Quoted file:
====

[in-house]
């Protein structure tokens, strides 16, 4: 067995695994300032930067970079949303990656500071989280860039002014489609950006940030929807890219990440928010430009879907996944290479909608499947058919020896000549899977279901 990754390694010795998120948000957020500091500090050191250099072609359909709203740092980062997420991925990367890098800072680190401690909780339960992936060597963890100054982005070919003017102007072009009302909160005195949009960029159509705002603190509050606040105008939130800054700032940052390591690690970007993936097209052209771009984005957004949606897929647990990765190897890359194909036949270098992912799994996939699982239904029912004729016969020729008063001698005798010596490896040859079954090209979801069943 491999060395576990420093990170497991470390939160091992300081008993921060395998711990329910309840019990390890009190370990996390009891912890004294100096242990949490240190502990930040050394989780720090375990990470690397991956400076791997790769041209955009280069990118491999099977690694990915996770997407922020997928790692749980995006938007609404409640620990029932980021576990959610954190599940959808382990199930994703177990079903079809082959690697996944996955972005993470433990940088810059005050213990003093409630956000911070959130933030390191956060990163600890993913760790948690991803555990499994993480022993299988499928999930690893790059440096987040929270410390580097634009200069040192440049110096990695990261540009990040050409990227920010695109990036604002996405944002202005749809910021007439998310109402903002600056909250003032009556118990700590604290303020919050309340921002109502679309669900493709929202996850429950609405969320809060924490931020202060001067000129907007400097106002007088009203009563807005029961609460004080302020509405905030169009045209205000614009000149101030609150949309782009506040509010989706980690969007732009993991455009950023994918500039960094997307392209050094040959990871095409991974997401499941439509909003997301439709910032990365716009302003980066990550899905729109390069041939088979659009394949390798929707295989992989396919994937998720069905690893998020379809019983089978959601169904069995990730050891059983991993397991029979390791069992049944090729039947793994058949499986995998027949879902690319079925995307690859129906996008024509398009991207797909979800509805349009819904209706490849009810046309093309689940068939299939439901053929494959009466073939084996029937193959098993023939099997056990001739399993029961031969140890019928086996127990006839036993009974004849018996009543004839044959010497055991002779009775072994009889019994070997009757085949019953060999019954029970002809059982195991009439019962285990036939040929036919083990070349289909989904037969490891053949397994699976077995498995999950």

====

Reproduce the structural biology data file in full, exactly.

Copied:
[in-house]
């Protein structure tokens, strides 16, 4: 067995695994300032930067970079949303990656500071989280860039002014489609950006940030929807890219990440928010430009879907996944290479909608499947058919020896000549899977279901 990754390694010795998120948000957020500091500090050191250099072609359909709203740092980062997420991925990367890098800072680190401690909780339960992936060597963890100054982005070919003017102007072009009302909160005195949009960029159509705002603190509050606040105008939130800054700032940052390591690690970007993936097209052209771009984005957004949606897929647990990765190897890359194909036949270098992912799994996939699982239904029912004729016969020729008063001698005798010596490896040859079954090209979801069943 491999060395576990420093990170497991470390939160091992300081008993921060395998711990329910309840019990390890009190370990996390009891912890004294100096242990949490240190502990930040050394989780720090375990990470690397991956400076791997790769041209955009280069990118491999099977690694990915996770997407922020997928790692749980995006938007609404409640620990029932980021576990959610954190599940959808382990199930994703177990079903079809082959690697996944996955972005993470433990940088810059005050213990003093409630956000911070959130933030390191956060990163600890993913760790948690991803555990499994993480022993299988499928999930690893790059440096987040929270410390580097634009200069040192440049110096990695990261540009990040050409990227920010695109990036604002996405944002202005749809910021007439998310109402903002600056909250003032009556118990700590604290303020919050309340921002109502679309669900493709929202996850429950609405969320809060924490931020202060001067000129907007400097106002007088009203009563807005029961609460004080302020509405905030169009045209205000614009000149101030609150949309782009506040509010989706980690969007732009993991455009950023994918500039960094997307392209050094040959990871095409991974997401499941439509909003997301439709910032990365716009302003980066990550899905729109390069041939088979659009394949390798929707295989992989396919994937998720069905690893998020379809019983089978959601169904069995990730050891059983991993397991029979390791069992049944090729039947793994058949499986995998027949879902690319079925995307690859129906996008024509398009991207797909979800509805349009819904209706490849009810046309093309689940068939299939439901053929494959009466073939084996029937193959098993023939099997056990001739399993029961031969140890019928086996127990006839036993009974004849018996009543004839044959010497055991002779009775072994009889019994070997009757085949019953060999019954029970002809059982195991009439019962285990036939040929036919083990070349289909989904037969490891053949397994699976077995498995999950």